If you set up a solid marketing campaign, you are going to have traffic from all over the place. Unfortunately, not every monetization form benefits from traffic alone. This is why segmentation is important. You need to know which one of your channels for gathering traffic actually brings in the most relevant traffic for you. This will also help you redistribute your marketing finances better, avoid having a high bounce rate and many other benefits. Furthermore, if you want to get close and personalize your approach to fit your clients, you need to have more information about them. Where do they come from? Why are they there? This gives website owners the opportunity to fine-tune their marketing approach and can easily be considered a part of market research.

Annotations

Still, the final goal of using Google Analytics is to gain insight not just into what happened, but why it happened. Having insight into the cause of the numbers (positive or negative) can help you replicate or avoid a certain occurrence. This is where annotations can really help you. There are tons of events that can have a great impact on your conversion and you should definitely include them as annotations in order to track their impact on your overall success.

SEO and Google Analytics

By connecting Google Analytics with your Google Webmasters Tool, you can use SEO reports within GA to gain access to insights, clicks and impressions. By focusing on optimizing your copy for the most active key words you can significantly improve your click through rate (CTA). You should focus on creating a benefit driven copy and make sure that your tags are optimally set up (up to 55 characters for the title and 156 for meta tags). This will get you higher organic traffic that, if properly targeted, has the greatest impact on conversion. With the option to track and create referral reports you can easily expand on your guest blogging campaign, and create better inbound signals.

Mobile Traffic AnalysisMobile Traffic Analysis

It would be rather silly to disregard mobile traffic in an age where the majority of users rely on their mobile devices for their browsing needs. You can easily analyse your mobile UX and take actionable, data driven steps towards optimizing its design. You can check if your menus drop down properly without destroying the grid, see which devices have the highest bounce rate and the standard conversion funnel breaking point identification.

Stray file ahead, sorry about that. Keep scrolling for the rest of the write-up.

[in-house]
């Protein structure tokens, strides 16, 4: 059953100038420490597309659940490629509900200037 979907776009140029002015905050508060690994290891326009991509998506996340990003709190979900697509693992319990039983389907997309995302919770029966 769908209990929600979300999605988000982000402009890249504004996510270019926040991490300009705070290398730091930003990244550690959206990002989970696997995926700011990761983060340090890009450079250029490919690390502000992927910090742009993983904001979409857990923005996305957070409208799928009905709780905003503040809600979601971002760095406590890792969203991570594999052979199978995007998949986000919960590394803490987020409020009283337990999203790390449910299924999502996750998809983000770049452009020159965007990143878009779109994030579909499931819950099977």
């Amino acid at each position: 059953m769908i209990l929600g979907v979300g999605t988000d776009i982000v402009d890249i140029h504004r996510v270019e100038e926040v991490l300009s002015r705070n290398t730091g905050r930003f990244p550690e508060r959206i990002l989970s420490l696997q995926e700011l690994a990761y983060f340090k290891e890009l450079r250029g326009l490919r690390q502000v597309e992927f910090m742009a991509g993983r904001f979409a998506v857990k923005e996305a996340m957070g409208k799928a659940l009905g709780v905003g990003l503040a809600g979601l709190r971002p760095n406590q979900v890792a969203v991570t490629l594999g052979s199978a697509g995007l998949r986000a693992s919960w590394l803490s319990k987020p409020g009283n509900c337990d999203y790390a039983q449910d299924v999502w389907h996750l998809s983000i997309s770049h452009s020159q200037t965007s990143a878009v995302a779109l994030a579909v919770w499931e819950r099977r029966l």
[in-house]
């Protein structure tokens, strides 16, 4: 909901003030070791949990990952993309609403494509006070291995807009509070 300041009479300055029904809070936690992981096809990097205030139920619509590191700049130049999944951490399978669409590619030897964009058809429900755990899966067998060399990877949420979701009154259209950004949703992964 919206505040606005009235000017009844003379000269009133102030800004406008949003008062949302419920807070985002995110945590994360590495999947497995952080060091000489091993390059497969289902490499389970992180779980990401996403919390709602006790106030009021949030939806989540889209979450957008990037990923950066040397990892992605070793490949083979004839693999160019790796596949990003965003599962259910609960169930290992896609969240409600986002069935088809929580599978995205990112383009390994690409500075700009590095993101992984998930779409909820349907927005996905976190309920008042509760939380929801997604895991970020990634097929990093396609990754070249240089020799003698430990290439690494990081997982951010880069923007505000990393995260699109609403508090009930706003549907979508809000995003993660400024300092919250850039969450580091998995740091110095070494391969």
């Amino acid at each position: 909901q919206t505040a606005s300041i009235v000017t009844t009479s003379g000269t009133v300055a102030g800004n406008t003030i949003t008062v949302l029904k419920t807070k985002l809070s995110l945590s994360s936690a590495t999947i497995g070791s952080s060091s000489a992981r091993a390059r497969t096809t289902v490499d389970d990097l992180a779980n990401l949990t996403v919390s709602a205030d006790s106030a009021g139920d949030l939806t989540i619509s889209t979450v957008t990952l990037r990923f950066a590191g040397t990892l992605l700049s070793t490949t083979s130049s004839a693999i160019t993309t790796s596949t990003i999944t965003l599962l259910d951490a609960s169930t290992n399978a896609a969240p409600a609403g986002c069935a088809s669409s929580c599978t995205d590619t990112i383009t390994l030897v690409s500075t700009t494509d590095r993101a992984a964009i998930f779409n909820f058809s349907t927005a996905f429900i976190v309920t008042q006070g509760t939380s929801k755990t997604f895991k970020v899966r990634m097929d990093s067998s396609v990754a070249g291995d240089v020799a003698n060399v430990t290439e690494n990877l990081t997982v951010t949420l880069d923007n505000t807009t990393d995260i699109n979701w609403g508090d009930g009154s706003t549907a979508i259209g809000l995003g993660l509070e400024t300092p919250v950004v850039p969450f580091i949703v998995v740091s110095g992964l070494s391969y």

Content OptimizationContent Optimization

The rabbit hole goes even deeper. If you are a prospecting website owner who doesn’t have too much experience with content marketing it can be quite difficult to make decisions and assessment about the quality of the material you are getting and find its weak points. This is why, in your experimentation period, you should rely on GA to see how users interact with your content which will in turn allow you to create a personalized experience for every user. Almost 60% of users say that they find personalised content and ecommerce suggestions useful. Google Analytics provides you with tools and the data to pull this off.

Being familiar with the capabilities and the use of Google Analytics should be basic literacy to any respectable website owner. There is no better way to get access to proper data than this one and the best way to start is to ask a question. Find a business question you need an answer to and then find a way to answer it through Google Analytics. This might seem clumsy at first, and it will require a lot of research, but after you first time around you are going to get a lot of experience and the way you navigate through its interface is going to become more instinctive. Keyboard shortcuts are a thing you should invest time in learning if you intend to use it on a daily basis.

Relying on analytics is actually the only way to escape from formalized solutions which might and might not work for you. You use your data to make decisions and can test things out before you actually invest.